Industry leaders announce multisource agreement for 2.5-Gb/s cooled transmitter optical sub-assembly

July 27, 2004

2 Min Read

SAN JOSE, Calif. -- Industry leaders Bookham Technology, JDS Uniphase (NasdaqNM:JDSU - News), North Light, T-Networks Inc., and TriQuint Optoelectronics today announced a new multi-source agreement (MSA) for standardizing 1550 nm 2.5 Gb/s cooled transmitter optical subassemblies (TOSAs). A standard cooled, wavelength-specific TOSA would be a key component in building transmission systems capable of serving multiple market segments, which would reduce system developers' costs while expanding performance and offering new functionality.

"After co-existing for many years, the high-performance and proprietary telecom world is converging with the manufacturing focused datacom world," said Tom Hausken, director of optical components at the research firm Strategies Unlimited. "Making high-performance yet standards-based subcomponents is necessary for this convergence, but it is hard to do in practice. The cooled TOSA MSA, led by JDS Uniphase, offers this remarkable opportunity for the industry to reach that goal."

The new standard for a miniature, high performance cooled TOSA enables several advanced capabilities. Systems developers can integrate dense wavelength division multiplexing (DWDM) in 2.5 Gb/s small form factor pluggable (SFP) transceivers. This will permit network equipment and transceiver/transponder manufacturers to build a single platform serving both datacom and telecom applications, including 2.5 Gb/s DWDM SFP and line cards. The new MSA also enables optical transmission up to 640 km, rather than the traditional 80 km and employs pluggable optics for easier, less costly manufacturing.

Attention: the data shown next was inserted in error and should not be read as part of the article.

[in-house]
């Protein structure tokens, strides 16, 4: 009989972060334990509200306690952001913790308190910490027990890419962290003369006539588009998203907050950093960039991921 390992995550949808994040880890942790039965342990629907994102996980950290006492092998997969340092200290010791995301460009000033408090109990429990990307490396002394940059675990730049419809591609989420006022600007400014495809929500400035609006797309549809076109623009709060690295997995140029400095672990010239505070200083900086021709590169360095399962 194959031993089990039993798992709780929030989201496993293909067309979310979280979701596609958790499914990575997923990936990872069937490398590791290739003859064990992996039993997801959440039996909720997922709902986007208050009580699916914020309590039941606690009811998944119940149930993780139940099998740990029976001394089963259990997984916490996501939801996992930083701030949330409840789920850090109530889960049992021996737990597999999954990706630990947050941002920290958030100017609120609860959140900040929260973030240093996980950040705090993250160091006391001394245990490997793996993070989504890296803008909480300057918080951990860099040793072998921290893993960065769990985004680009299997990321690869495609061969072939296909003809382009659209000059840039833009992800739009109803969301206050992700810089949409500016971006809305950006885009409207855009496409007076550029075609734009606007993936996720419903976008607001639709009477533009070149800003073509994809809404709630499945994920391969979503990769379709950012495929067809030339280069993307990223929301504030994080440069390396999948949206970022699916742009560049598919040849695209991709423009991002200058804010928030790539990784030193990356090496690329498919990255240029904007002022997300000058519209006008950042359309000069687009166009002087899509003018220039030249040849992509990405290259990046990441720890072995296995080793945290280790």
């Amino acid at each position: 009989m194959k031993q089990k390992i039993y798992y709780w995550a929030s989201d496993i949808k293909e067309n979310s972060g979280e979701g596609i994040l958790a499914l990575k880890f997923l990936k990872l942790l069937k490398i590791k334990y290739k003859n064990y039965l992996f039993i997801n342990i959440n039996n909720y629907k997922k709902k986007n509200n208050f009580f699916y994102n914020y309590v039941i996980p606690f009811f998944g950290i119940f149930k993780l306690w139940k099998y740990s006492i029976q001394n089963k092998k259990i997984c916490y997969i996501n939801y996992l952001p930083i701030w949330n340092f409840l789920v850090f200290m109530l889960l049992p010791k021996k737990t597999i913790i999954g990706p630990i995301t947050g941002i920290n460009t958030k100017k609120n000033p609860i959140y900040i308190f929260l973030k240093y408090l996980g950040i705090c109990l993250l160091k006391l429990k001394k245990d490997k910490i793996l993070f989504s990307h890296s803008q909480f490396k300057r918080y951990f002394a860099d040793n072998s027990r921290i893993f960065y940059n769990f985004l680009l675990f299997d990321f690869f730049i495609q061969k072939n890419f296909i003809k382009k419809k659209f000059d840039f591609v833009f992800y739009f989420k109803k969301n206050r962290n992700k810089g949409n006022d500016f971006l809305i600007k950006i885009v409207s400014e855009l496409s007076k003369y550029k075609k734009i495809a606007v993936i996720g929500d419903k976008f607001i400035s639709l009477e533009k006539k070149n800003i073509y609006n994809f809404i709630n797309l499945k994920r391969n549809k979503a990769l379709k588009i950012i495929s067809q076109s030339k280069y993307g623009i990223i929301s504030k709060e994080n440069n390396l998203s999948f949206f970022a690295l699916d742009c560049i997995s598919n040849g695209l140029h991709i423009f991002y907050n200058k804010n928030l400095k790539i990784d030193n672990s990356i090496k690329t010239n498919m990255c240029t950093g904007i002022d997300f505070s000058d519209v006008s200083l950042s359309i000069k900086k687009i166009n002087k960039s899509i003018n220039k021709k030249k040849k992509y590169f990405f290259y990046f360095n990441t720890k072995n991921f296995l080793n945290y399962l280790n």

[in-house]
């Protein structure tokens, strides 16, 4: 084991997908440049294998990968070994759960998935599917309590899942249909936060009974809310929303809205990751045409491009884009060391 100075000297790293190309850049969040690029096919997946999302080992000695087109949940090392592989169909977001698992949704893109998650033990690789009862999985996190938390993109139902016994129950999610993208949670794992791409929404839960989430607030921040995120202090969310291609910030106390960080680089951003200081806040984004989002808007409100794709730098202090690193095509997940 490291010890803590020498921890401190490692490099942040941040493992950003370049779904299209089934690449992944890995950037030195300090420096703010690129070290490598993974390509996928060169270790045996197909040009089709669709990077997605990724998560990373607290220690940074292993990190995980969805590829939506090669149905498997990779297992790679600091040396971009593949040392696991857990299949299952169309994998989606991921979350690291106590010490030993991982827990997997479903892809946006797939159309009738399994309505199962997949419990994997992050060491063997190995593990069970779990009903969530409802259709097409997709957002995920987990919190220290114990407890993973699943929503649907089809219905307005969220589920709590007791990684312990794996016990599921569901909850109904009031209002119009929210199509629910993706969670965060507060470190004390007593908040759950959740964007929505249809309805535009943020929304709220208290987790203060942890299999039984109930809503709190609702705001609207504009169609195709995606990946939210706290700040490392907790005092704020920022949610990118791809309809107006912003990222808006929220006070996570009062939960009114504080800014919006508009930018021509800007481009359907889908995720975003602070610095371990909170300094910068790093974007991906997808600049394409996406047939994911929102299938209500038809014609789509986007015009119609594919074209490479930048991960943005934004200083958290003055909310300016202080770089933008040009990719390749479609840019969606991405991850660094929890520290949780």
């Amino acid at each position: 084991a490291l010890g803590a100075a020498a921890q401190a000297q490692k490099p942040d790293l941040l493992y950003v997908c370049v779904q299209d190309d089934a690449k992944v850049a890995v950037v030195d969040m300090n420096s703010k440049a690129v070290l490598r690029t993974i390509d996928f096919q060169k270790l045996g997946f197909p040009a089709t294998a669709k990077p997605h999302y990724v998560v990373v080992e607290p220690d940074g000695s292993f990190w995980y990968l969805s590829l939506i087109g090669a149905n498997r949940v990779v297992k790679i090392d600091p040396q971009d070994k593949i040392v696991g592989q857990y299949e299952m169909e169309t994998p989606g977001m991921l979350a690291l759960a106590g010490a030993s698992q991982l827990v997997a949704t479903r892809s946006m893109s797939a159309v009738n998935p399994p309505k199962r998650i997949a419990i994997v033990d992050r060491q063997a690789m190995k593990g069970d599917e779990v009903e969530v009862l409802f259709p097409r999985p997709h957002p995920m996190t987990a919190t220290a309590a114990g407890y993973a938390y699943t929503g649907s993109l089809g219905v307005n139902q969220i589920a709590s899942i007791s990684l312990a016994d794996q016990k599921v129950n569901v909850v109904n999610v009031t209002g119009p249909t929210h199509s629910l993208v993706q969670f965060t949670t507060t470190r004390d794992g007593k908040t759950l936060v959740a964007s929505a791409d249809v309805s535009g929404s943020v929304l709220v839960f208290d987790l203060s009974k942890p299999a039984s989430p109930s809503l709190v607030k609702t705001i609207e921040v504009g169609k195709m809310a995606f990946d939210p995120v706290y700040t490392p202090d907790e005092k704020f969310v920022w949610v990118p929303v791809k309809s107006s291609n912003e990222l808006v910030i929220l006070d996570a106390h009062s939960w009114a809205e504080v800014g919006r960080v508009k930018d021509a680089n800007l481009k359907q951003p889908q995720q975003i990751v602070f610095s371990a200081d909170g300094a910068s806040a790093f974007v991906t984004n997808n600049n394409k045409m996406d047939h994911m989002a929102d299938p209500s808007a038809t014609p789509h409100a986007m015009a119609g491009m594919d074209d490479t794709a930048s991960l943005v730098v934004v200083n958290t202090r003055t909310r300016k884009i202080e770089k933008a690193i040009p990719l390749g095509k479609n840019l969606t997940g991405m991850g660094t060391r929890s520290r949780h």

A butterfly package design has been the historical choice for DWDM applications. The cooled TOSA MSA specification is one-fifth the size and with one-quarter to one-third lower power consumption of legacy butterfly packages. This provides customers with similar optical performance as current butterfly based directly modulated and electro-absorption modulated lasers, but with greater options and reduced cost.


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